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Technical University of Denmark

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Type  Public, Technical
Chairman  Sten Scheibye
Total enrollment  10,631 (2015)
President  Anders Bjarklev
Sports  Rugby union, Volleyball
Established  1829
Provost  Henrik C. Wegener
Phone  +45 45 25 25 25
Director  Claus Nielsen
Technical University of Denmark
Former names  Den Polytekniske Læreanstalt (1829–1933) Danmarks Tekniske Højskole (1933–1994)
Dean  Martin P. Bendsøe & Martin Vigild
Address  Anker Engelunds Vej 1 Bygning 101A, 2800 Kgs. Lyngby, Denmark
Undergraduate tuition and fees  International tuition: 102,500 DKK (2011)
Notable alumni  Ove Arup, Jakob Stoustrup, Jakob Nielsen, Anders Hejlsberg, Per Brinch Hansen
Similar  University of Copenhagen, Delhi Technological University, IT University of Copen, University of Southern Denmark, Aarhus University

Developing technical university of denmark dtu

The Technical University of Denmark (Danish: Danmarks Tekniske Universitet), often simply referred to as DTU, is a university in Kongens Lyngby, just north of Copenhagen, Denmark. It was founded in 1829 at the initiative of Hans Christian Ørsted as Denmark's first polytechnic, and is today ranked among Europe's leading engineering institutions.


DTU, along with École Polytechnique Fédérale de Lausanne, Eindhoven University of Technology and Technical University of Munich, is a member of EuroTech Universities Alliance.


DTU was founded in 1829 as the 'College of Advanced Technology' (Danish: Den Polytekniske Læreanstalt) with the physicist Hans Christian Ørsted, then a professor at the University of Copenhagen, as one of the driving forces. The inspiration was the École Polytechnique in Paris, France which Ørsted had visited as a young scientist. The new institution was inaugurated on 5 November 1829 with Ørsted as its principal, a position he held until his death in 1851.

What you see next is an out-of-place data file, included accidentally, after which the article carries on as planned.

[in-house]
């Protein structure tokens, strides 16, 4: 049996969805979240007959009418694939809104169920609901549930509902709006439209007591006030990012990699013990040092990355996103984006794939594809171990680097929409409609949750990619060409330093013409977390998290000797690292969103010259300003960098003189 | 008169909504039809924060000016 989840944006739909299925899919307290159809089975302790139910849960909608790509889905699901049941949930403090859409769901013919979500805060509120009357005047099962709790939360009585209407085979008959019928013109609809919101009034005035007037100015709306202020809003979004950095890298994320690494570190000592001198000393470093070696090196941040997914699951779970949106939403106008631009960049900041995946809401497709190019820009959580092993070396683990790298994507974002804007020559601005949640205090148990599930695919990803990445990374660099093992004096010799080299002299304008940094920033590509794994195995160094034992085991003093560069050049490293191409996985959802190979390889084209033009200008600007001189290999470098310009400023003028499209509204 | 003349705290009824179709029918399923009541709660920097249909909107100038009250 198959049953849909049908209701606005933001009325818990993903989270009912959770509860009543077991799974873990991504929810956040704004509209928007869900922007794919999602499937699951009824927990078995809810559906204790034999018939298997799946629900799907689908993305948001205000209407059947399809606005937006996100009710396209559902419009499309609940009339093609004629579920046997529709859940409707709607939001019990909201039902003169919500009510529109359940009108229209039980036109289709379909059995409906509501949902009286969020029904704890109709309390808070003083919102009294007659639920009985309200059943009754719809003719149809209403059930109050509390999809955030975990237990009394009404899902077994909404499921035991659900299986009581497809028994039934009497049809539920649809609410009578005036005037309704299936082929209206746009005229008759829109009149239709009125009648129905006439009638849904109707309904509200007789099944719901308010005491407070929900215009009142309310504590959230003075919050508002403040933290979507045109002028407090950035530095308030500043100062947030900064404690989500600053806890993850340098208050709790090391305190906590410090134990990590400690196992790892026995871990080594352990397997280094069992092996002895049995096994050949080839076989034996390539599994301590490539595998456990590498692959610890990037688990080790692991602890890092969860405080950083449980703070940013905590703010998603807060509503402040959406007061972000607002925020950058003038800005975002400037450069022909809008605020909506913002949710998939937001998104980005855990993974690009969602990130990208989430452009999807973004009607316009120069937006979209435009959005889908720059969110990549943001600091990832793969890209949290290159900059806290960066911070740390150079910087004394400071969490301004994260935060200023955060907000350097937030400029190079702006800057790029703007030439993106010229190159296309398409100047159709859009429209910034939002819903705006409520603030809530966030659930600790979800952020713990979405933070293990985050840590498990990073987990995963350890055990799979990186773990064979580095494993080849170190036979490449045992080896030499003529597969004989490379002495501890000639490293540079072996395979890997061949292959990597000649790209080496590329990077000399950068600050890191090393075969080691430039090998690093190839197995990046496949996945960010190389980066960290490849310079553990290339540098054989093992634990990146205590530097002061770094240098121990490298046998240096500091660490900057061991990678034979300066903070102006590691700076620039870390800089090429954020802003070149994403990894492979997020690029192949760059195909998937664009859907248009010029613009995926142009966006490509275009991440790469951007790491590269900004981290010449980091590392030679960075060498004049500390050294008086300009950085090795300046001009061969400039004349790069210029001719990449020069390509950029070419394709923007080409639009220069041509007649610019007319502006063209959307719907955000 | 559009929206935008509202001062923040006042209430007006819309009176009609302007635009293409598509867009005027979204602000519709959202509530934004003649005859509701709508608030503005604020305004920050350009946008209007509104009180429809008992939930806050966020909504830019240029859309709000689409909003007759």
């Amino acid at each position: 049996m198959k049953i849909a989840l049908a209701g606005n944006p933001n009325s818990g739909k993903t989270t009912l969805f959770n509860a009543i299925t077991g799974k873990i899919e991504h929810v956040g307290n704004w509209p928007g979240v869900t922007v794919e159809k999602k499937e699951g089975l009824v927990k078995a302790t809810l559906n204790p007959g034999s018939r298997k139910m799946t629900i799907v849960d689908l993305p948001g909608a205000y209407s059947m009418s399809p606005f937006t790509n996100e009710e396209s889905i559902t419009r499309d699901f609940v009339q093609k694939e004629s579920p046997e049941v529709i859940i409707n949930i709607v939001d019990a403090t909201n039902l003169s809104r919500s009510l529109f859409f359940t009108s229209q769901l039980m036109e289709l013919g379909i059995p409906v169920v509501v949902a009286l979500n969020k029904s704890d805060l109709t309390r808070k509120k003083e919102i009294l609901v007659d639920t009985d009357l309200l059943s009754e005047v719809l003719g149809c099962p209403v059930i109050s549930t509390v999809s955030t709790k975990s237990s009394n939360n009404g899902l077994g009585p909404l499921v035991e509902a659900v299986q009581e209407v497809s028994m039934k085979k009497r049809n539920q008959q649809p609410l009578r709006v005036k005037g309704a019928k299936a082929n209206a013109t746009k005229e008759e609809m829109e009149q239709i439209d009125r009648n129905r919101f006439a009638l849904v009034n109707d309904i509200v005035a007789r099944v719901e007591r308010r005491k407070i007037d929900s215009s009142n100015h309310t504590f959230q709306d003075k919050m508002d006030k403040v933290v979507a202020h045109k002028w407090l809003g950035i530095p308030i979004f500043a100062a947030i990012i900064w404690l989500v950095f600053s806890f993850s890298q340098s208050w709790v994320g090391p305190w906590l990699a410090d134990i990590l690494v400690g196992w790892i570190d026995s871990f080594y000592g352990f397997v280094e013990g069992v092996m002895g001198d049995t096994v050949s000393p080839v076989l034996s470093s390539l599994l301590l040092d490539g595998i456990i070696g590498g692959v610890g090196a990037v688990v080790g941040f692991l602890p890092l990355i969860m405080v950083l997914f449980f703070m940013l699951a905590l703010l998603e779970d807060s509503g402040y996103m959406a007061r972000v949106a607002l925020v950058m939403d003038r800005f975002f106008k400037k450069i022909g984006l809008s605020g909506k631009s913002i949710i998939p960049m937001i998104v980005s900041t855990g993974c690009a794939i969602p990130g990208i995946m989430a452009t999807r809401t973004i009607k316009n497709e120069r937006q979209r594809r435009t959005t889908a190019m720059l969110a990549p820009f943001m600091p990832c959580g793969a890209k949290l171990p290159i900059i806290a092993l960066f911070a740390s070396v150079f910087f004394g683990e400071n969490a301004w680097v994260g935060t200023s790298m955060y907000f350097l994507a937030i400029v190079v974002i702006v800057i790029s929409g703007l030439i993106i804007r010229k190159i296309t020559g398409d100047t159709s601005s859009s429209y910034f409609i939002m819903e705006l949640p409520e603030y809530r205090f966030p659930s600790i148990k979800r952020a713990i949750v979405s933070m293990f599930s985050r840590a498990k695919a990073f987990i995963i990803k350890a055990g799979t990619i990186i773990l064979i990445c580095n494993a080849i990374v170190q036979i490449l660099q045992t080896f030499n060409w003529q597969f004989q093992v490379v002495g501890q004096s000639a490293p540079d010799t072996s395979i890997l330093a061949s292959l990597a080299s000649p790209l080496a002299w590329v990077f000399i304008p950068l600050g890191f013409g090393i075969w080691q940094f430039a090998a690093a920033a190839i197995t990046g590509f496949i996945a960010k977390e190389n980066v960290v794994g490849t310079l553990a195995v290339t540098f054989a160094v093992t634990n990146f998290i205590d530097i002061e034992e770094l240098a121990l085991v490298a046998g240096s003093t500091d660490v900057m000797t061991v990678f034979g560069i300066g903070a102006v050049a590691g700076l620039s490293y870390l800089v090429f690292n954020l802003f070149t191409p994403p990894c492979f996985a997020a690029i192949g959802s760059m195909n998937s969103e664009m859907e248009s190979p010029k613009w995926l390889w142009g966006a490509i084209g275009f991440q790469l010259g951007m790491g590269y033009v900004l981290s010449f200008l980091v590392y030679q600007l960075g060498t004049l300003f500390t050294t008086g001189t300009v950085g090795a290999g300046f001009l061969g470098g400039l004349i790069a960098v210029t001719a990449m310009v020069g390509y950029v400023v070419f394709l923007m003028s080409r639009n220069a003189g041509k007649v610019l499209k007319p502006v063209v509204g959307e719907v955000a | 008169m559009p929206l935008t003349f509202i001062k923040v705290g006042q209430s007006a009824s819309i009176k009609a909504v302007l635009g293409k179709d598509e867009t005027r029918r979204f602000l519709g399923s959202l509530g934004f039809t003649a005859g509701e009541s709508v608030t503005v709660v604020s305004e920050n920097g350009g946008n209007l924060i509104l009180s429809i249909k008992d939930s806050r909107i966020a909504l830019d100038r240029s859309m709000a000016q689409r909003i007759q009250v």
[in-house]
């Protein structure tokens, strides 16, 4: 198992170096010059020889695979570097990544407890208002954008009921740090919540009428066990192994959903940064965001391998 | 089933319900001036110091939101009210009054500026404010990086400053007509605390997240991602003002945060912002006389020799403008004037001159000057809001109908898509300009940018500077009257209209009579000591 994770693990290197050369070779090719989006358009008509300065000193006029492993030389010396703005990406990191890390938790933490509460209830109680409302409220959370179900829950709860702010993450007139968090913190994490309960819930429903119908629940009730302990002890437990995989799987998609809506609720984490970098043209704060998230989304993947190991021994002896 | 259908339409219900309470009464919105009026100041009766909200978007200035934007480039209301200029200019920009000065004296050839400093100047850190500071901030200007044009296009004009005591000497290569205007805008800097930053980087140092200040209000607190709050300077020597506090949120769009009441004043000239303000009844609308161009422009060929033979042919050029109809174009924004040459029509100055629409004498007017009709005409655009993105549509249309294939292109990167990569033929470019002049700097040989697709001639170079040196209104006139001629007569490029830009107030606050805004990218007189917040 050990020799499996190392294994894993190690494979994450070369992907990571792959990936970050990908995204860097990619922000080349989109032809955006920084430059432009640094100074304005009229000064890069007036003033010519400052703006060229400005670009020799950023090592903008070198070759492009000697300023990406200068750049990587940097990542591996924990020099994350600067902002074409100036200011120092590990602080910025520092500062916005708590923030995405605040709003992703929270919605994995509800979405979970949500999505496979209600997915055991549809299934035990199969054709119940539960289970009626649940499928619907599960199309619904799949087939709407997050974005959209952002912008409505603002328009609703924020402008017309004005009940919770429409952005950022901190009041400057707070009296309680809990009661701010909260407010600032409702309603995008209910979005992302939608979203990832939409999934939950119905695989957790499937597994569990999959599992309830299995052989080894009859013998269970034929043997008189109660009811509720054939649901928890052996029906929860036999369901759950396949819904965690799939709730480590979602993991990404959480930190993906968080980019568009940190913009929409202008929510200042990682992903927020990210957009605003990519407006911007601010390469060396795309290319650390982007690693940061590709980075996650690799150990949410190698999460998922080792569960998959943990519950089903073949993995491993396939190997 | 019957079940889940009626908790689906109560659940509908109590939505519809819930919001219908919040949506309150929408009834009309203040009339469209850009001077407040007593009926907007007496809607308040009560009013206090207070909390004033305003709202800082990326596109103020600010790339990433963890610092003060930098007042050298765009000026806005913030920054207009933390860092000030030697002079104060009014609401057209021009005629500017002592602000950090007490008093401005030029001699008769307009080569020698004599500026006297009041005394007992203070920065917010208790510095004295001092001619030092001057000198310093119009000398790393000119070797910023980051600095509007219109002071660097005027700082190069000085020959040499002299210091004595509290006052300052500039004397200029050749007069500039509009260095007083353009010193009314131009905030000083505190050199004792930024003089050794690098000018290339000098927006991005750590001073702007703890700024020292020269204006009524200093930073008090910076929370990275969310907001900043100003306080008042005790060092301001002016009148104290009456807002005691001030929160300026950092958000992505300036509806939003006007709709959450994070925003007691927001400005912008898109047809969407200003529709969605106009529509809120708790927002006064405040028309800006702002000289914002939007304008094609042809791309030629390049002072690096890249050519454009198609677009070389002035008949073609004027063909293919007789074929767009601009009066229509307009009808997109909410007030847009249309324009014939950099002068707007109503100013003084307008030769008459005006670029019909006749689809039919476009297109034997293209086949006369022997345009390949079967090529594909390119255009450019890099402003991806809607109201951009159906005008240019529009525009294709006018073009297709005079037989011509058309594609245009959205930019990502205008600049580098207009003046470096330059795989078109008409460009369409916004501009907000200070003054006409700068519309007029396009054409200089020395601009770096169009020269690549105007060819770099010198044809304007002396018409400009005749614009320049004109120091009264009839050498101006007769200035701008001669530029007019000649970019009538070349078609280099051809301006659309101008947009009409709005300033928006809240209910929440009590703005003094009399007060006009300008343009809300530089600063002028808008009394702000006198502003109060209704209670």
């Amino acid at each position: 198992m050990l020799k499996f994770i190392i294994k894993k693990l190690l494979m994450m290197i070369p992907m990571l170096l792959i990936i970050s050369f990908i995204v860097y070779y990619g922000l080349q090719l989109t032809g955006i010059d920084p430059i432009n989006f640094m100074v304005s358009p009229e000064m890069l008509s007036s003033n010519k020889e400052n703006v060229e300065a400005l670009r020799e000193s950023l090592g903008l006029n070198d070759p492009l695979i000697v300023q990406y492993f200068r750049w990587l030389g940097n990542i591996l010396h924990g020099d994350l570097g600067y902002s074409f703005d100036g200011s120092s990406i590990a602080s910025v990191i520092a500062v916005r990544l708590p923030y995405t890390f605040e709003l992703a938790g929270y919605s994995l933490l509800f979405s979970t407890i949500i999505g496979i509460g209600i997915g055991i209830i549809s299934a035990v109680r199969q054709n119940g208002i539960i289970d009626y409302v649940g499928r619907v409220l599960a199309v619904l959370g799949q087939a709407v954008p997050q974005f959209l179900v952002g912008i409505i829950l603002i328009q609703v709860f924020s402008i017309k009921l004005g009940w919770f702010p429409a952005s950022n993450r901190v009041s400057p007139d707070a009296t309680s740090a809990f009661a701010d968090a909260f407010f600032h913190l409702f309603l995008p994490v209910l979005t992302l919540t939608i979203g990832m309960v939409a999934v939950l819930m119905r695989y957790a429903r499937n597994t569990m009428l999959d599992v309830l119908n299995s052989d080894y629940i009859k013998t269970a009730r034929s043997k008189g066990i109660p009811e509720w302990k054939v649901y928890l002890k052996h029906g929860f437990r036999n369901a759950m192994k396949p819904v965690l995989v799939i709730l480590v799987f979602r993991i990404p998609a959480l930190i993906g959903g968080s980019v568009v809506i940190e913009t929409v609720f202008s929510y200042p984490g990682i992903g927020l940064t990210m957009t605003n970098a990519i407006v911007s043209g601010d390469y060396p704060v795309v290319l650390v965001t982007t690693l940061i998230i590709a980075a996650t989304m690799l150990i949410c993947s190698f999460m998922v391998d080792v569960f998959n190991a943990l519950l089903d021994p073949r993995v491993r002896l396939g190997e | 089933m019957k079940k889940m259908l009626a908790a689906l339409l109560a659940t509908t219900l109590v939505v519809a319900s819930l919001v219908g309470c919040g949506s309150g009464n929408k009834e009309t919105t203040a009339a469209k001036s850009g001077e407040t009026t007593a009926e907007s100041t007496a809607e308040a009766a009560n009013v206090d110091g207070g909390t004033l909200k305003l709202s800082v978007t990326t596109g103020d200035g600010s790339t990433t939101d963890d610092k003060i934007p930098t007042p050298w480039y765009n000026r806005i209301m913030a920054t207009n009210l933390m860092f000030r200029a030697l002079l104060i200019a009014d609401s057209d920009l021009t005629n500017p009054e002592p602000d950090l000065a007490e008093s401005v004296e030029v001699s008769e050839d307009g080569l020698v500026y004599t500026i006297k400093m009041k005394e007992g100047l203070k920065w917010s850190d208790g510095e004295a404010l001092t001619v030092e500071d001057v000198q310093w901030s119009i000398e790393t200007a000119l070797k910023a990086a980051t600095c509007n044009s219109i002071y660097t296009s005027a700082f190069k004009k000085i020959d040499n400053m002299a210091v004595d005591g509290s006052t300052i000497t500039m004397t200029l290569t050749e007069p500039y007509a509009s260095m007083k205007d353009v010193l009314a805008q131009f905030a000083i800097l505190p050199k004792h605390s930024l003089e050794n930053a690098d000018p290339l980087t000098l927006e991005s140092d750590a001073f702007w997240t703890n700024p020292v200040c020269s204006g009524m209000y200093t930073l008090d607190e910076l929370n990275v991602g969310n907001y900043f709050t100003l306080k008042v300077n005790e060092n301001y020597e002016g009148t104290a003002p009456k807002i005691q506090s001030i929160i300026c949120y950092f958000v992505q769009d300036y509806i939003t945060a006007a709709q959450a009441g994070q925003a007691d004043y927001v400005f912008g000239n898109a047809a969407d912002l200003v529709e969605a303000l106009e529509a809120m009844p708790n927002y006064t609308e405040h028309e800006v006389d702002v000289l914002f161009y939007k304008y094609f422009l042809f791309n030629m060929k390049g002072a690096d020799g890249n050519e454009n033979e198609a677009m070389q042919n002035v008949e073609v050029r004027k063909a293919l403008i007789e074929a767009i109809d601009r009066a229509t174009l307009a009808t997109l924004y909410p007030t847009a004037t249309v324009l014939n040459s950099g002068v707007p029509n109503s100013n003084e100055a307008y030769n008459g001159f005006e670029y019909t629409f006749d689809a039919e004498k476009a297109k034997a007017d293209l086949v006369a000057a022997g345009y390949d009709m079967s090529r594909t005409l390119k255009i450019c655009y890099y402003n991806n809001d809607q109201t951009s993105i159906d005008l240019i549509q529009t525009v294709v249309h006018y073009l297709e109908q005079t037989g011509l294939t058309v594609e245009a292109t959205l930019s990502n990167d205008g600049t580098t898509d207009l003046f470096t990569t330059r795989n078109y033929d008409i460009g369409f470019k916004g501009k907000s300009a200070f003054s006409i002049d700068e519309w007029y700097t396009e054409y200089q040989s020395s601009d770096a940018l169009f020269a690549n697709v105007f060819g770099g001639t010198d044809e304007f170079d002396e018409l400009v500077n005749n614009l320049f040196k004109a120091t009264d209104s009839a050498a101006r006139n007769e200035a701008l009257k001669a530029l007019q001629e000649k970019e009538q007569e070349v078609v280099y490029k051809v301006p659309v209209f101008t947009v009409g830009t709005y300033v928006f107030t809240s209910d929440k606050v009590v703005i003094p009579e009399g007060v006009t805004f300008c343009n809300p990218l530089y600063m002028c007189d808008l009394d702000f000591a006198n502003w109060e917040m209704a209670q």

The new college's first home was two buildings in Studiestræde and St- Pederstræde in central Copenhagen. Although expanded several times, they remained inadequate and in 1890 a new building complex was inaugurated in Sølvgade in 1890. The new buildings were designed by the architect Johan Daniel Herholdt.

In 1903 the College of Advanced Technology commenced the education of electrical engineers in addition to the construction engineers, production engineers and mechanical engineers already educated at the college.

In the 1920s space had once again become insufficient and in 1929 the foundation stone was laid for a new school at Østervold. Completion of the building was delayed by World War II and it was not completed until 1954.

From 1933 the institution was officially known as Danmarks tekniske Højskole (DtH), which was usually translated as the 'Technical University of Denmark'. On 1 April 1994, in connection with the joining of Danmarks Ingeniørakademi (DIA) and DTH, the Danish name was changed to Danmarks Tekniske Universitet, in order to include the word 'University', thus giving rise to the initials DTU by which the university is commonly known today. The formal name, Den Polytekniske Læreanstalt, Danmarks Tekniske Universitet, still includes the original name.

In 1960 a decision was made to move the College of Advanced Technology to new and larger facilities in Lyngby north of Copenhagen. They were inaugurated on 17 May 1974.

On 23 and 24 November 1967 the University Computing Center hosted the NATO Science Committee's Study Group first meeting discussing the newly coined term 'Software Engineering'.

On 1 January 2007 the university was merged with the following Danish research centers: Forskningscenter Risø, Danmarks Fødevareforskning, Danmarks Fiskeriundersøgelser (from 1 January 2008: National Institute for Aquatic Resources; DTU Aqua), Danmarks Rumcenter, and Danmarks Transport-Forskning.

Organization and administration

The university is governed by a board consisting of 10 members: 6 members recruited outside the university form the majority of the board, 1 member is appointed by the scientific staff, 1 member is appointed by the administrative staff, and 2 members are appointed by the university students.

The President of DTU is appointed by the university board. The president in turn appoints deans, and deans appoint heads of departments.

Since DTU has no faculty senate, and since the faculty is not involved in the appointment of president, deans, or department heads, the university has no faculty governance.


  • DTU Aqua, National Institute for Aquatic Resources
  • DTU Business, DTU Executive School of Business
  • DTU Cen, Center for Electron Nanoscopy
  • DTU Chemical Engineering, Department of Chemical and Biochemical Engineering
  • DTU Chemistry, Department of Chemistry
  • DTU Civil Engineering, Department of Civil Engineering
  • DTU Compute, Institut for Matematik og Computer Science
  • DTU Danchip, National Center for Micro and Nanofabrication
  • DTU Diplom, Department of Bachelor Engineering
  • DTU Electrical Engineering, Department of Electrical Engineering
  • DTU Environment, Department of Environmental Engineering
  • DTU Executive School of Business